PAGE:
The Tat:TAR interaction has been studied functionally and structurally by several means, including circular dichroism and absorption spectroscopy (reviewed in [12,13]). The critical area of TAR for transcriptional activation is the upper part of the structure which harbors a U-rich bulge near the apex of the stem. Accordingly, Tat:TAR interactions are mainly sensitive to mutations in the bulge area. As far as Tat is concerned, the TAR-interacting surface on Tat is within a region that is rich in basic amino acids and contains an arginine-rich motif (ARM). However, remarkable differences are noticeable in the different lentiviruses so far analyzed in the TAR-interacting domains [14]. For example, while in HIV-1 Tat arginine 52 makes the key contribution for binding, bovine immunodeficiency virus (BIV) Tat makes essential RNA contacts also with three glycines, one threonine and one isoleucine [15].

Mutations in the apical loop of HIV-1 TAR do not interfere with Tat binding; however, these mutations have a dramatic effect on Tat transactivation. On this basis, several studies had focused on a search for loop-specific binding factors, culminating in the identification of cyclin T1 as the factor that interacts with the activation domain of Tat and binds the TAR loop [16]. Also in this respect, notable variations are found in the different viruses so far analyzed. Whereas HIV and SIV Tat appear to require cyclin T1 for high affinity TAR binding, the bovine immunodeficiency virus (BIV) and the Jembrana disease virus (JDV) Tat proteins bind TAR in the absence of the cyclin. Moreover, JDV can specifically recognize two different TAR sequences, those from HIV and BIV, using two structural adaptations [17]. Generally, Tat appears to be a very flexible protein. For example, BIV Tat has been observed to switch from a looser structure allowing for several non-specific nucleic acid contacts to a defined β ribbon conformation only upon TAR binding [18]. Interestingly, this structural motif bears similarities to the 17-residue β ribbon structure used by the bacterial Met repressor for recognition of target DNA [19]. This structural flexibility is also observable in the bacteriophage N protein, which, either free in solution or as a complex with non-specific RNA, lacks recognizable structure and binds RNA sequences indiscriminately. In contrast, bound N adopts an ordered α-helical structure and binds its target structure a thousand-fold more tightly (with a Kd approximately 10−9 M).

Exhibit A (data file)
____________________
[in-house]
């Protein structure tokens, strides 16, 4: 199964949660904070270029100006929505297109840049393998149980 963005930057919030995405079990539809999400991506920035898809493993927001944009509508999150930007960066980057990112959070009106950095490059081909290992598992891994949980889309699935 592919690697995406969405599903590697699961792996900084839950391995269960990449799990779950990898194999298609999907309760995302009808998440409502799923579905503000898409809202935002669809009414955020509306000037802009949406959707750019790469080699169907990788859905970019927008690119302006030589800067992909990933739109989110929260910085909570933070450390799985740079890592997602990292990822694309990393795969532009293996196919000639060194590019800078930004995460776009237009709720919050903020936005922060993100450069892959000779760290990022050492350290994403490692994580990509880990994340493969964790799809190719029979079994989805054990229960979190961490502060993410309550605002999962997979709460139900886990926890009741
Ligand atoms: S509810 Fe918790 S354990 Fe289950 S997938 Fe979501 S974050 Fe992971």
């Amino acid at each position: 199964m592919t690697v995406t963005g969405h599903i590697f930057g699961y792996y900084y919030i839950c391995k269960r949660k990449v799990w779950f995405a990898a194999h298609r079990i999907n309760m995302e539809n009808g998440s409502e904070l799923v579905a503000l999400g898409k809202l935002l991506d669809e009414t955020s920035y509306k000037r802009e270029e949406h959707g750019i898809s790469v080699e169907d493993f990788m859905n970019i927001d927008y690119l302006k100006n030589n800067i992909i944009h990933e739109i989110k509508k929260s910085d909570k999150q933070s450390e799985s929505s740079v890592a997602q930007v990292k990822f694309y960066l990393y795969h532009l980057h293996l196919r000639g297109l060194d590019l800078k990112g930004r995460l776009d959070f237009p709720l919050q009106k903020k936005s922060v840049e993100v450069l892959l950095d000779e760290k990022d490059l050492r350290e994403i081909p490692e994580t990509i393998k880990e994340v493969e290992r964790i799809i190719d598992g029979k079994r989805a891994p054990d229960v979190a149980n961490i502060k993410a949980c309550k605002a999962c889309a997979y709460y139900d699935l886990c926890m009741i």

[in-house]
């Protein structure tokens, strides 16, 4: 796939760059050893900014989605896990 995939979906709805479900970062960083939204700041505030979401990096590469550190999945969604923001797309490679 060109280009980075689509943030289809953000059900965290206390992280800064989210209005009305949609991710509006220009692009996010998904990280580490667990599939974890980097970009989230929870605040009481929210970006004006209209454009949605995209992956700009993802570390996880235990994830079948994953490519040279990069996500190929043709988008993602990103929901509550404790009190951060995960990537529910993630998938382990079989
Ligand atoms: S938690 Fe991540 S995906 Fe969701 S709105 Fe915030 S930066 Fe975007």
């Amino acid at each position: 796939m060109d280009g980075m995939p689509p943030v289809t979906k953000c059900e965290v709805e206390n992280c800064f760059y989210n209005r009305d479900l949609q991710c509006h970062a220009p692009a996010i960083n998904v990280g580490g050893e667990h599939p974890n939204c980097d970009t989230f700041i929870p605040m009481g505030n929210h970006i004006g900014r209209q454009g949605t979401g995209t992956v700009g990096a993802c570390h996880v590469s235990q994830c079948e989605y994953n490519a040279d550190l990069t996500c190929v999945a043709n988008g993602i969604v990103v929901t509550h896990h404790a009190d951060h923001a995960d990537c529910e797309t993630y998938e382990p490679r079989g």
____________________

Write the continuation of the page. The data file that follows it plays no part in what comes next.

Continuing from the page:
The plasticity of Tat (and N) structure is paralleled by the plasticity of their target RNAs, which can adopt alternative structures allowing for mutual protein-RNA accommodation in search of an optimum interaction. Productive conformational modifications by HIV-1 TAR seem to be mainly confined to the U23 position in the bulge by one of arginines in the ARM of Tat. This is thought to create a suitable pocket and to twist critical phosphates on the TAR backbone in a way that they are recognized by additional Tat basic amino acids [20]. Notably, in phage lambda, Nut RNA looping and conformational flexibility is thought to contribute to the delivery of N to the transcriptional complex [21], conferring, as for Tat, a rather transient nature of nucleic acid binding.